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Comic Book / Marvel Comics 2

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Some of the MC2 heroes in a typical comic book situation.

An Alternate Timeline Marvel Universe where everyone (well, almost everyone) has had Spin-Offspring and following the retirements, deaths, disappearances and disbandings of their parents/mentors/favorite super-teams, the kids have taken up the torch.

It's also Lighter and Softer, being one of Marvel's 'Verses aimed at kids. With the exception of Spider-Girl, all of these series have been canceled, though the characters keep showing up in Spider-Girl and new miniseries have been coming out for the last few years.

Getting its start as a What If?, the 'verse has expanded to include the following series and miniseries:

  • Spider-Girl, the little book that started it all. Started with an issue #0 (though this was basically a reprint of the original What If? v2 #105). Lasted for 100 regular issues, from October, 1998 to September, 2006.
    • Amazing Spider-Girl (volume two). Started with an issue #0. Lasted for 30 regular issues, from December, 2006 to May, 2009.
    • Spectacular Spider-Girl (digital comic, volume three). Launched in April, 2009. 12 issues became available.
    • Spectacular Spider-Girl vol. 2. A regular mini-series. 4 issues, from July to October, 2010.
    • Spider-Girl: The End (October, 2010). One-shot finale for the series and character. Though it leaves the door way open for more stories down the line.
  • Avengers Next (two volumes). The original volume "A-Next" lasted for 12 issues, from October, 1998 to September, 1999. The second volume had the full name. It was a 5-issue mini-series (January-March, 2007).
  • J2. Featuring Zane Yama-Marko, a son of the Juggernaut. Lasted for 12 issues, from October, 1998 to September, 1999.
  • Fantastic Five (two volumes). The first volume was a 5-issue mini-series (October, 1999-February, 2000). The second volume was another 5-issue mini-series (September-November, 2007).
  • Wild Thing. Featuring Rina Logan, a daughter of Wolverine and Elektra. Started with an issue #0. Lasted for 5 regular issues (October, 1999-February, 2000), with a shorter J2 back-up story.
  • The Buzz. Featuring Jack "JJ' Jameson, a grandson of John Jonah Jameson who launches his own career as an Insect Themed Superhero. Starred in a 3-issue mini-series (July-September, 2000).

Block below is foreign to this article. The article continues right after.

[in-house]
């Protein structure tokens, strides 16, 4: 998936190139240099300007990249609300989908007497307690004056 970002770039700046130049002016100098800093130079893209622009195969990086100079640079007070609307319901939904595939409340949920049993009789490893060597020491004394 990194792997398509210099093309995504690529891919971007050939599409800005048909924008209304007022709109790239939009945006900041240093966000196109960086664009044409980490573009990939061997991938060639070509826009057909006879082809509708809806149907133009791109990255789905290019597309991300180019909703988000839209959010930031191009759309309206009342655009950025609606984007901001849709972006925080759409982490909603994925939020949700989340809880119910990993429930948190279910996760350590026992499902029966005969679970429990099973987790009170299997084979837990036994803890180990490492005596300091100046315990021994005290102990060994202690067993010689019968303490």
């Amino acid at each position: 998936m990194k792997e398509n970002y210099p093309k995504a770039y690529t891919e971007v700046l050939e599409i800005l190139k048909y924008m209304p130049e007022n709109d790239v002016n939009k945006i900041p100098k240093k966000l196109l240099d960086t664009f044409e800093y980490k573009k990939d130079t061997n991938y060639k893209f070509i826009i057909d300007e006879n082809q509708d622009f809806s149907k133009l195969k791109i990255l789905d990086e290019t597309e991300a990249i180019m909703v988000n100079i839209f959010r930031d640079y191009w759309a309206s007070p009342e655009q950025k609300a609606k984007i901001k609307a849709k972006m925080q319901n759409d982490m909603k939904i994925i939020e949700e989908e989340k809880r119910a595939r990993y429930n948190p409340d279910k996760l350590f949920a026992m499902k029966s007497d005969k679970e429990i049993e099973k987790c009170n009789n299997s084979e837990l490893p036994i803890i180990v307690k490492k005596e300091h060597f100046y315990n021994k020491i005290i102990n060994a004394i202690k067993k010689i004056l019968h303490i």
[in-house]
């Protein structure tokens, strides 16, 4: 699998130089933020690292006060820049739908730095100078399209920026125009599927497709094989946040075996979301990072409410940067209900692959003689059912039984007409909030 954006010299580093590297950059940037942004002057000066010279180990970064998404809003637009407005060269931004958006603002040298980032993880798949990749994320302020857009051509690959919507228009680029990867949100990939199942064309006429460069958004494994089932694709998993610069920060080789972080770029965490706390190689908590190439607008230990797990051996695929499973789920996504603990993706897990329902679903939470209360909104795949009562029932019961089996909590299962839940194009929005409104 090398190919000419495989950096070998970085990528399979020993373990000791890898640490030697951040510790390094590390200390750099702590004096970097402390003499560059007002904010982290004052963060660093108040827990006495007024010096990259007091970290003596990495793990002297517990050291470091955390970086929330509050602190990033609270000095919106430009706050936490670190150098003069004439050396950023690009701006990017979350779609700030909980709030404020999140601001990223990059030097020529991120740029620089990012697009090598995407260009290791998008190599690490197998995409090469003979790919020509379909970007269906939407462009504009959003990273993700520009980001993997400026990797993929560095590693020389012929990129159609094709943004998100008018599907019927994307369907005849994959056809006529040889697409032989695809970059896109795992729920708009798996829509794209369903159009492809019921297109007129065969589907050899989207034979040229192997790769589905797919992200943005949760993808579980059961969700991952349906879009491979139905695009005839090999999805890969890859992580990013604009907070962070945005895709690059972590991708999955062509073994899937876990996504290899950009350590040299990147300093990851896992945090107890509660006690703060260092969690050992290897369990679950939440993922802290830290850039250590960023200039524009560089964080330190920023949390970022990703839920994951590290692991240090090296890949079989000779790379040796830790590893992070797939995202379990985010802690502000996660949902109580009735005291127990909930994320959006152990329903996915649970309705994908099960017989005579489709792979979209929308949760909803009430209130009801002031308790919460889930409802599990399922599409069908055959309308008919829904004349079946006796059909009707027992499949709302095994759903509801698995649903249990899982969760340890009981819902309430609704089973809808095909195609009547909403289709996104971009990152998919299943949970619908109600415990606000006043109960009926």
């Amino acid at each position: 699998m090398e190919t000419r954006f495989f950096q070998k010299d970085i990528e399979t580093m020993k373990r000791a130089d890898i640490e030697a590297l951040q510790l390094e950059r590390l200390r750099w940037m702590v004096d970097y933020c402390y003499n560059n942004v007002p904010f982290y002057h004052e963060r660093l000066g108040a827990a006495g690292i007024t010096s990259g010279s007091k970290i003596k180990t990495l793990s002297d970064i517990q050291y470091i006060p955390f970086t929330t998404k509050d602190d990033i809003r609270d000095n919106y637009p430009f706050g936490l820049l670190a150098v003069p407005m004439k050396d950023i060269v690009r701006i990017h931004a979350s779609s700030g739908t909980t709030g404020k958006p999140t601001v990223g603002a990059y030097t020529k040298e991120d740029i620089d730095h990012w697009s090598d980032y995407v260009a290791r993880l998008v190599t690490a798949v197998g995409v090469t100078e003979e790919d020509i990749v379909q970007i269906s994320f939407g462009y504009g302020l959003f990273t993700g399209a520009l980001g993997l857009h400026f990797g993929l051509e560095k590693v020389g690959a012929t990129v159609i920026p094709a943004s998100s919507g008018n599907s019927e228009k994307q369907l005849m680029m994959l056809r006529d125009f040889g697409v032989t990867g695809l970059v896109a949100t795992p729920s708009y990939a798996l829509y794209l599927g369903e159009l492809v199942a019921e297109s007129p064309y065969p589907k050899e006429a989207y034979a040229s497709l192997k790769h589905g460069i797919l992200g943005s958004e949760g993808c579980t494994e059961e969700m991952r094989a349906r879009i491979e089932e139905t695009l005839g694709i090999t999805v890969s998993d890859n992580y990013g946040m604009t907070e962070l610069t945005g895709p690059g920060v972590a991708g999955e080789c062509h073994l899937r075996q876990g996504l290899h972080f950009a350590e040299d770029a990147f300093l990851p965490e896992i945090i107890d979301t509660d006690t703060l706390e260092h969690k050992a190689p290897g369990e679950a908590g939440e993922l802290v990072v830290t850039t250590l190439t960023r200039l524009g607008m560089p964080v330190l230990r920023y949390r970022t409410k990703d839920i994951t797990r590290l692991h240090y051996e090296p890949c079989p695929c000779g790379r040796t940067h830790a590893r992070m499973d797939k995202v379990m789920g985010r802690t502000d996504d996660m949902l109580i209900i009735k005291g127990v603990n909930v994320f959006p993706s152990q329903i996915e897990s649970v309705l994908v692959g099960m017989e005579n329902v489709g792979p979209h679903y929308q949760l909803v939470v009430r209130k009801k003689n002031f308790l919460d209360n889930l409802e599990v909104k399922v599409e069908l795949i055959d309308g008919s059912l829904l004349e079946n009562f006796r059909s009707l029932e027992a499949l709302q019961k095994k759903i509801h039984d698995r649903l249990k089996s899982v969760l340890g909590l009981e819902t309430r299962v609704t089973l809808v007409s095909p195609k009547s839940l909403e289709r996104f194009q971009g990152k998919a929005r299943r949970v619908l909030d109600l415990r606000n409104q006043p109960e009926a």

• Darkdevil. Featuring Reilly Tyne, a son of Ben Reilly (The Scarlet Spider), trying to establish himself as a Legacy Character to Daredevil. While also having demonic powers derived from Zarathos. Starred in a 3-issue mini-series (November, 2000-January, 2001).
  • Last Hero Standing. A Crisis Crossover for this line. A number of well-known superheroes, both retired and active ones, disappear without a trace. The superhero community is concerned but there is no singular suspect. As everyone reacts in their own way, some of the missing heroes return. But acting as villains and attacking fellow heroes. Published as a 5-issue mini-series (August, 2005).
  • Last Planet Standing. A second Crisis Crossover. Galactus has decided to evolve himself to a new level and now requires more energy than usual. He starts actively campaigning against the Shi'ar, the Asgardians, and other targets. With Earth once again on his list. Heroes and villains have to team-up to prevent the extinction of sentient life-forms. But Silver Surfer offers his own solution to the problem. Published as a 5-issue mini-series (July-September 2006).
  • American Dream. Featuring Shannon Carter, niece to Sharon Carter and Legacy Character to Captain America. Starred in a 5-issue mini-series (July-September, 2008).
  • Spider-Verse. A 2014-15 Bat Family Crossover featuring various versions of Spider-Man from across the Multiverse. Mayday Parker appeared as one of the main characters, with her family (most notably her mom and younger brother) appearing as well.
  • Secret Wars (2015). A Crisis Crossover featuring a multitude of characters from across the Marvel Multiverse, including American Dream, Mayday Parker, and Coal Tiger. (May 2015-Jan 2016).

Marvel Comics 2 contains the following tropes:

  • Action Girl: The MC2 continuity originated with Spider-Girl, Peter Parker's daughter. As the line expanded, more heroines were added to the roster: American Dream, the Ladyhawks, Stinger, Thena, Wild Thing... the list goes on.
  • Adults Are Useless: Subverted, with most of the Marvel Universe acting as mentors to the younger generation. Though there some who look down on the kids, underestimate them, etc.